Charcoal Mural And Abstract Quilt Work Tell The History Of East Liberty Church

Jul 6, 2018

A new art exhibit exploring sacred space in a secular world has opened at Regent Square’s Concept Art Gallery. It’s the work of Carnegie Mellon University architecture professor Doug Cooper and his wife, fellow architecture professor Stefani Danes.

The exhibit showcases Cooper’s charcoal drawings alongside Danes’ abstract quilt work. The centerpiece is a large mural, which incorporates both mediums.

Danes said their inspiration came from the desire to make a mural for their church, East Liberty Presbyterian. The church is undergoing its first major renovation since it was built in the 1930s, and the couple wanted to contribute with a work of art showcasing the building’s history.

“Working with something that we know well as a place, as a landscape, as a community is a great way to explore any theme,” Danes said.It’s the way we want to work as architects, so doing work like this helps us to understand Pittsburgh better.”

The couple said the rest of the exhibit, which showcases sacred spaces around Pittsburgh, grew out of the concept for the mural.

Cooper said his charcoal drawings focus on the idea of sanctuary within the city – they feature Pittsburgh churches intermingled with an urban fabric of bridges, canyons and buildings.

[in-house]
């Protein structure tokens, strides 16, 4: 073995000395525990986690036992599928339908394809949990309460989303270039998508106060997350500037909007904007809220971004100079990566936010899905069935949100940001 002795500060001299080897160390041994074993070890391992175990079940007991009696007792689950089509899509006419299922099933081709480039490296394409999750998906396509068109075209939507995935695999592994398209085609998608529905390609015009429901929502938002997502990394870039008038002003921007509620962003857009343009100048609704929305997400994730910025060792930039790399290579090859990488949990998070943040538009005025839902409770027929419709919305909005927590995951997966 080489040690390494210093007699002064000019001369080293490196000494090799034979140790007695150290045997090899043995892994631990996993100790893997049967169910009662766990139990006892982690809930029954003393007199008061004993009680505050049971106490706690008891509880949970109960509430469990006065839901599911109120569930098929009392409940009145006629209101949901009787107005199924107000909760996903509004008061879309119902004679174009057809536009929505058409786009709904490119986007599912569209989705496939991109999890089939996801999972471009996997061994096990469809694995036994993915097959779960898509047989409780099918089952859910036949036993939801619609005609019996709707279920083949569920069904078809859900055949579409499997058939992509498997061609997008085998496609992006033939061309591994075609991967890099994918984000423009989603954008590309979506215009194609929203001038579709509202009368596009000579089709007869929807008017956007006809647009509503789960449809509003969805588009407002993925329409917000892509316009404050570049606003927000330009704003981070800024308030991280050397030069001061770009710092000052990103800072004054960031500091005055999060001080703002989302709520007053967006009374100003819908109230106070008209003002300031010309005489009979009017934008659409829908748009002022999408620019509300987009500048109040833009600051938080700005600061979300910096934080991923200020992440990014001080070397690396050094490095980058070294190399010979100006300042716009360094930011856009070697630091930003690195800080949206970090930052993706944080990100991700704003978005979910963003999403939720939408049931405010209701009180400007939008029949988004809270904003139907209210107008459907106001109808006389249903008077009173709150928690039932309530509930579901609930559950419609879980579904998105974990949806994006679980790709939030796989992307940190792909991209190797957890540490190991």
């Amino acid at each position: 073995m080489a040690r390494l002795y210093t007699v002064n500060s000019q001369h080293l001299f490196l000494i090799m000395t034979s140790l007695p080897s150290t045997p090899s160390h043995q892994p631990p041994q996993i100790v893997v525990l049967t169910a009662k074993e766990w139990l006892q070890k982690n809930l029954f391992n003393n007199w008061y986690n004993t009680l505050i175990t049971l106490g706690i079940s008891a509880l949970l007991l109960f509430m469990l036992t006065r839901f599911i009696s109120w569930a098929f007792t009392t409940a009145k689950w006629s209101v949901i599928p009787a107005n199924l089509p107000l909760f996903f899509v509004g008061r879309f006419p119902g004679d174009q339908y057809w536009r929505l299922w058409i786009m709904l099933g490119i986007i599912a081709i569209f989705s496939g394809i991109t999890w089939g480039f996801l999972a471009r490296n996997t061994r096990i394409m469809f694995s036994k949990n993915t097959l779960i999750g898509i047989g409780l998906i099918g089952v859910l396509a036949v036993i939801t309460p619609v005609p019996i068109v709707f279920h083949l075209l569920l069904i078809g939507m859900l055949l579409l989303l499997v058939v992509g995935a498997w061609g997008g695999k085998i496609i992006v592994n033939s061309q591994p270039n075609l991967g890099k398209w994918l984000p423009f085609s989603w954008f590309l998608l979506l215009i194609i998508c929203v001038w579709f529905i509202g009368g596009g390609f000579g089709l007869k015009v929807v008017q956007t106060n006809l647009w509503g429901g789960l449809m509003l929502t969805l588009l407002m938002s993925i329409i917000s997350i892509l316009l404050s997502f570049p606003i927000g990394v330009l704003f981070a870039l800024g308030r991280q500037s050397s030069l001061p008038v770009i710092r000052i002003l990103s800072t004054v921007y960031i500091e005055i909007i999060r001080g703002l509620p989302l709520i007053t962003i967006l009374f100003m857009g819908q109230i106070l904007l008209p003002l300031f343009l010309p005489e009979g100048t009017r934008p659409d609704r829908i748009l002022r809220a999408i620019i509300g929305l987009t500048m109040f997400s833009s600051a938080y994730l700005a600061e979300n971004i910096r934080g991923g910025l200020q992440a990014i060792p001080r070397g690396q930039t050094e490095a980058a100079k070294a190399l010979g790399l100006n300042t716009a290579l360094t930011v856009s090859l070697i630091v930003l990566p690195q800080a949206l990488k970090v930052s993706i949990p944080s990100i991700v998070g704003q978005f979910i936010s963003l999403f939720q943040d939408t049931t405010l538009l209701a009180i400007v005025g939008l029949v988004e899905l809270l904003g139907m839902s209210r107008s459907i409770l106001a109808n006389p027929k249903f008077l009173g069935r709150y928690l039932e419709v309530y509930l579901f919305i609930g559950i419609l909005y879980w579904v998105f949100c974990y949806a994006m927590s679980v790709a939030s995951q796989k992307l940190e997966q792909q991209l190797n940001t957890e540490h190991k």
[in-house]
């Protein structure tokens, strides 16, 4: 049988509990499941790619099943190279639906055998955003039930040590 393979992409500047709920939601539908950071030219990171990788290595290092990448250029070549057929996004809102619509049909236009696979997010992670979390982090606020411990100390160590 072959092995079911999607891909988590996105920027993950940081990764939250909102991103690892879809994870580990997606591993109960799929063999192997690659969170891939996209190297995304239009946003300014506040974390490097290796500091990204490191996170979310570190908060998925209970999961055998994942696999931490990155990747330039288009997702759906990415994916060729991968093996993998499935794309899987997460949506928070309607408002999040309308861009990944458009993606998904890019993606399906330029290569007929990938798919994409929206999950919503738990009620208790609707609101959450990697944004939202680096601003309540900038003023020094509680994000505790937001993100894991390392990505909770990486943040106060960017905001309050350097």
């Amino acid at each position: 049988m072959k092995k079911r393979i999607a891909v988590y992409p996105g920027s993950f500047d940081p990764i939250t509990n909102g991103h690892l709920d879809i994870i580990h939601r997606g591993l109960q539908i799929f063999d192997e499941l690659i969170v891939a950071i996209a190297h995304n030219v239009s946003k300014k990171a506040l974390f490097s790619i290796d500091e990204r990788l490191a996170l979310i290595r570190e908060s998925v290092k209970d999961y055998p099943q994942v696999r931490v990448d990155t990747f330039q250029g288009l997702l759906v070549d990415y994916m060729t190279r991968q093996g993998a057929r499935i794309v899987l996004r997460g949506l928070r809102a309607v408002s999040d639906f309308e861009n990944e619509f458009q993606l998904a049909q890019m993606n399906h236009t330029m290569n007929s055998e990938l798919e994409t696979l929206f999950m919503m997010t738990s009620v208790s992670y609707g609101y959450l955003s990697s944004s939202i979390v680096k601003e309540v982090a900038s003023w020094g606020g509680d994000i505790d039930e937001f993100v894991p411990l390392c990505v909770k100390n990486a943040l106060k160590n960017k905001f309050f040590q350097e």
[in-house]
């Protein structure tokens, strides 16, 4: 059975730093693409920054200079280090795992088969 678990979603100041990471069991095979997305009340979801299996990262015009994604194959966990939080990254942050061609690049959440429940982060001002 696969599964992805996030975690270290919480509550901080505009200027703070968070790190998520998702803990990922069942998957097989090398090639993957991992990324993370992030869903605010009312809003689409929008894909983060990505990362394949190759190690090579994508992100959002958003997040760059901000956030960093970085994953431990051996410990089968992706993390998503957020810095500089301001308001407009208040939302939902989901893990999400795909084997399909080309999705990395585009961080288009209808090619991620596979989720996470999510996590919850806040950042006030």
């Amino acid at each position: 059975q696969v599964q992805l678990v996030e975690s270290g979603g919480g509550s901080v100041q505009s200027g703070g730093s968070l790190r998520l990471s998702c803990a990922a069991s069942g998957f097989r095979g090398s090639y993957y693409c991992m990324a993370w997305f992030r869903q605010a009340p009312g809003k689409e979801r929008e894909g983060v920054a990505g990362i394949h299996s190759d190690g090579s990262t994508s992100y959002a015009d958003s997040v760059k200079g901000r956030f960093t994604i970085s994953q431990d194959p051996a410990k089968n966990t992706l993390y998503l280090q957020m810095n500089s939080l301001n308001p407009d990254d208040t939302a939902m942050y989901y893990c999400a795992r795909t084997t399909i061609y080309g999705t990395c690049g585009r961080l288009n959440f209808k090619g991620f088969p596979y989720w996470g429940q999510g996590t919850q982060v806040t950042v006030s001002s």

"Woods Run," Doug Cooper, 2017. Charcoal on paper on board.
Credit Jakob Lazzaro / 90.5 WESA

“You see in that a kind of chaos of cars, of bridges, of large roadways that have cut off a really quite wonderful church from any connection to the world around it,” Cooper said. “That’s one way of looking at sacred space in a secular world. Other ways are to show how it still does indeed have a centered-ness in the city around it.”

In contrast, Danes’ abstract quilt work is more about the overall idea of sanctuary. She said everyone makes their own personal sanctuary, but that is also is created by communities.

“And then we, as a city, can offer sanctuary to people who are in great need of refuge, of safety,” Danes said. “And of course, that’s one of the meetings throughout all of this work.”

The mural, which will be installed in East Liberty Presbyterian after the exhibit’s closure on Aug. 31, is the pair’s second artistic collaboration. Proceeds from art sales will also go towards the church’s ongoing renovation.